Editorial: Tesla factory stores under fire – time to rethink how cars are sold in America?
Ever wonder why electric sports car maker Tesla has carefully avoided the word “dealership” in describing its stores? Turns out 48 of the 50 US states have laws in place restricting or prohibiting automakers from selling cars directly to consumers. This is why almost every car dealership in America is independently owned and operated. Tesla’s, however, are owned and run by Tesla itself.
Now the company is being challenged in four states– Illinois, Massachusetts, New York, and Oregon — by dealer groups (and in Illinois, by the Secretary of State).
Tesla claims it hasn’t run afoul of the dealer franchise laws because most of its stores don’t actually sell cars to consumers– they just provide information and direct interested customers to Tesla’s website, where they can customize and order their car. Dealer interest groups argue that because Tesla’s showroom employees facilitate sales, there’s really no difference. Bill Underriner, chairman of the National Automobile Dealers Association (NADA), said:
“Tesla may not yet recognize the value of the independent, franchised dealer system, but as its sales increase, NADA is confident it will re-examine its business model…Other companies such as Daewoo did. All companies should be complying with existing laws in the same way dealers are required to.”
The EV startup currently operates in 10 states and the District of Columbia, with 17 showrooms, and another 6 opening this fall.
Tesla’s showroom experience was developed by its vice president of sales, George Blankenship– a former Apple executive who built Apple’s amazingly successful, product-focused, soft-sell retail experience and aims to recreate it at Tesla’s new stores.
The factory stores are mostly located in malls, showing off Tesla’s technology to consumers where and when they wouldn’t normally be thinking about cars. Blankenship said:
“We do what we’re capable of doing, and we do whatever they let us do. It’s unique for each location. If we can’t be a dealer in a mall, we won’t do reservations on-site. We tell people where to go on our Web site to make a reservation.”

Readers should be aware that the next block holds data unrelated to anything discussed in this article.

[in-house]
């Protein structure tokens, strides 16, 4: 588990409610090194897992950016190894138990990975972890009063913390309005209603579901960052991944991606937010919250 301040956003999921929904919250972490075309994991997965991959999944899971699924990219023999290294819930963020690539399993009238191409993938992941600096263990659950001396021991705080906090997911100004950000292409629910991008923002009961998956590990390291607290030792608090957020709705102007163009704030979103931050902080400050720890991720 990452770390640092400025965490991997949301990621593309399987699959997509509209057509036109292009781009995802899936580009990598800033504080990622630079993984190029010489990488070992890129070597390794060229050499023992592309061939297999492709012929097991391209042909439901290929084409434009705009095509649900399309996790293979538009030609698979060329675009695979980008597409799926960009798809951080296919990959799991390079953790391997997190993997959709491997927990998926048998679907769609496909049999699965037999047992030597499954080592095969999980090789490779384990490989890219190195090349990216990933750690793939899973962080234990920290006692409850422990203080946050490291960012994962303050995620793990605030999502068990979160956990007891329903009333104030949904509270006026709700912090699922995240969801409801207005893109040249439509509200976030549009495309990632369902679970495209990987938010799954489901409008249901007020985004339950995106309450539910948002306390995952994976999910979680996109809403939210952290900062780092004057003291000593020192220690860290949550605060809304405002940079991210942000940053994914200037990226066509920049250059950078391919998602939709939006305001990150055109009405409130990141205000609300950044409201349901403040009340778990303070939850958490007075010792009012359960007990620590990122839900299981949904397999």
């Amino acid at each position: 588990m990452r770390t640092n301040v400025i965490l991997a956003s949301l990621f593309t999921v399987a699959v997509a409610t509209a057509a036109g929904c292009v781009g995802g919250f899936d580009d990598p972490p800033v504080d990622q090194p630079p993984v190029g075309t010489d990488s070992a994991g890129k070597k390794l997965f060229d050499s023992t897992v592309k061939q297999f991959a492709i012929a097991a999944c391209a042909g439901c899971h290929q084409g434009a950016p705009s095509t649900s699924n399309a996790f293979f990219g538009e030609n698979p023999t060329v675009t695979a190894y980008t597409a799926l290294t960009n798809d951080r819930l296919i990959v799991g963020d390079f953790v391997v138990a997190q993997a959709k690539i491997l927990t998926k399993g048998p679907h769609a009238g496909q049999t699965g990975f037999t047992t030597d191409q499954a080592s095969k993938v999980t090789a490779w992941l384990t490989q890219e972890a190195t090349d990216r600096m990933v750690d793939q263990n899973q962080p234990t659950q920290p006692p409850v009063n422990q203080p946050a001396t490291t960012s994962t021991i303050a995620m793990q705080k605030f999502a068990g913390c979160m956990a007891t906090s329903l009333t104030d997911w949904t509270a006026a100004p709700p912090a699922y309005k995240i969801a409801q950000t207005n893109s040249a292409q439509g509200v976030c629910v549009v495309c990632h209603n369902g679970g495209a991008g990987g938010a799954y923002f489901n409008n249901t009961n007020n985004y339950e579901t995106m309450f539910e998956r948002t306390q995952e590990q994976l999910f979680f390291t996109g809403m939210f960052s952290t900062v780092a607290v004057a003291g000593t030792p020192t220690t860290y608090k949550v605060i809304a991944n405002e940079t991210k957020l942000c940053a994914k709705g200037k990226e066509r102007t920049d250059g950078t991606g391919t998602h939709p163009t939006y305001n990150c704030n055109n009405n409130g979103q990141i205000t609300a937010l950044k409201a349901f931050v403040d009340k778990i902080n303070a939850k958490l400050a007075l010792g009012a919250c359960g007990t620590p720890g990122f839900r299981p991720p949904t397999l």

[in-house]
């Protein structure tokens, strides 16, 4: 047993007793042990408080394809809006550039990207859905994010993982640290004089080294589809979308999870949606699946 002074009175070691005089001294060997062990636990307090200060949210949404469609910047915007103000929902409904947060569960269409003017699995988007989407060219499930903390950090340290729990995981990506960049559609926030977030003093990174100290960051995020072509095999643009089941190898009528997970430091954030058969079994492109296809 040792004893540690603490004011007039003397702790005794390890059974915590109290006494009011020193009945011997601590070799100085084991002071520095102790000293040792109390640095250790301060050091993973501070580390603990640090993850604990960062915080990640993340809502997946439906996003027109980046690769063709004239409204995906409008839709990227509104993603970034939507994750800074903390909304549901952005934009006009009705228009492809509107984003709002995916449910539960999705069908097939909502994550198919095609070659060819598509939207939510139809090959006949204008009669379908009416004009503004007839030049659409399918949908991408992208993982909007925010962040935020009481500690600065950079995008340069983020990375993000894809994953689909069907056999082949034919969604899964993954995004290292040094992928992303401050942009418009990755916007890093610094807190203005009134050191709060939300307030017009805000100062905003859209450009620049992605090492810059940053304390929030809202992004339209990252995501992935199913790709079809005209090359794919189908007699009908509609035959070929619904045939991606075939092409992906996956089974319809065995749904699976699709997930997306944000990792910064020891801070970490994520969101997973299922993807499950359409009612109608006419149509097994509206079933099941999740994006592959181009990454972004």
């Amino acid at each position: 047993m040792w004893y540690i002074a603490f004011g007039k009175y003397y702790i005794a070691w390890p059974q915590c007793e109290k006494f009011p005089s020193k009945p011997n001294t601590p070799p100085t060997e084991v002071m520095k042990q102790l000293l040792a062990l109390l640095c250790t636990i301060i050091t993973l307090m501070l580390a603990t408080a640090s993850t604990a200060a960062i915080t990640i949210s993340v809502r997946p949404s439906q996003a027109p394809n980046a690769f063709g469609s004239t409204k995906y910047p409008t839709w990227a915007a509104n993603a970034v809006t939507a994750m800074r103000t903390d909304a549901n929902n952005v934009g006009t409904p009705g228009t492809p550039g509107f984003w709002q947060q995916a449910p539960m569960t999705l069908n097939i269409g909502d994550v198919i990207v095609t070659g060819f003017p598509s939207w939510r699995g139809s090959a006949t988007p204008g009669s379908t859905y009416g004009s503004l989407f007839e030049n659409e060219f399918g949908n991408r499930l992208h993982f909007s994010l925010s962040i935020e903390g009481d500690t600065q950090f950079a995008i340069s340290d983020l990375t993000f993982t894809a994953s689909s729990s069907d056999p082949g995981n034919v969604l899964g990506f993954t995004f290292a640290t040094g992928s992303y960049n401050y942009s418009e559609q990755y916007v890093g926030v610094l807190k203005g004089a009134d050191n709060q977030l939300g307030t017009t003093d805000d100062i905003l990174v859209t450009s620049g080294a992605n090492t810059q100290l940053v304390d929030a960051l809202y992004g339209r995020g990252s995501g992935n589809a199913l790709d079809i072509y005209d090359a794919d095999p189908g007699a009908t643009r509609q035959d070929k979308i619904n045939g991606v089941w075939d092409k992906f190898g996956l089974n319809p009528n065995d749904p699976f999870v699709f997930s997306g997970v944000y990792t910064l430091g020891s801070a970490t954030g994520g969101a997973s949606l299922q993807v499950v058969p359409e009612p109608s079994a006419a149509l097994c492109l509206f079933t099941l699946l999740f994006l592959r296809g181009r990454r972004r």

Will Tesla succumb to the pressure and sign on traditional car dealerships, or will it continue to forge its own path?
Read on after the break.
Is it time to change how cars are sold?
Car dealer franchise laws in the U.S. date back to over 70 years ago, when dealers with local political clout began to successfully lobby for them (in some states, there are even criminal penalties for selling a new car to anyone outside of a franchised dealership!). There were several reasons for the laws at that point– one of which, ironically, was to give smaller automakers a fighting chance against the established manufacturers. Now the laws are having exactly the opposite effect.
Tesla’s sale model is much more in line with how most other industries have evolved. In the consumer electronics space, for instance, the place of purchase is no longer important, especially as more commerce shifts online. The product branding, usage experience, and service/support are handled by the manufacturer, rather than the retailer– yielding great benefits for both buyers and manufacturers.
The auto industry, by contrast, is stuck in a century-old business model that pits manufacturers against their own dealers (one of the reasons GM went bankrupt was to escape the chokehold of its own dealer network) and incentivizes screwing over the customer (dealers make most of their money on service and repairs, rather than new car sales).
Compare buying an iPad at an Apple store, or an Xbox at a Microsoft store, to what happens when you visit a car dealership. You can walk into an Apple store and just fiddle with apps on an iPad, no questions asked, or talk to an associate who’ll show you how the tablet works and answer questions, without pressuring you to buy anything. Same thing for Xbox at a Microsoft store– you can go and play games on an Xbox and Kinect, then walk out without any hard-sell. The prices are laid out in plain sight, and the companies try to demystify anything that might obstruct the consumer experience.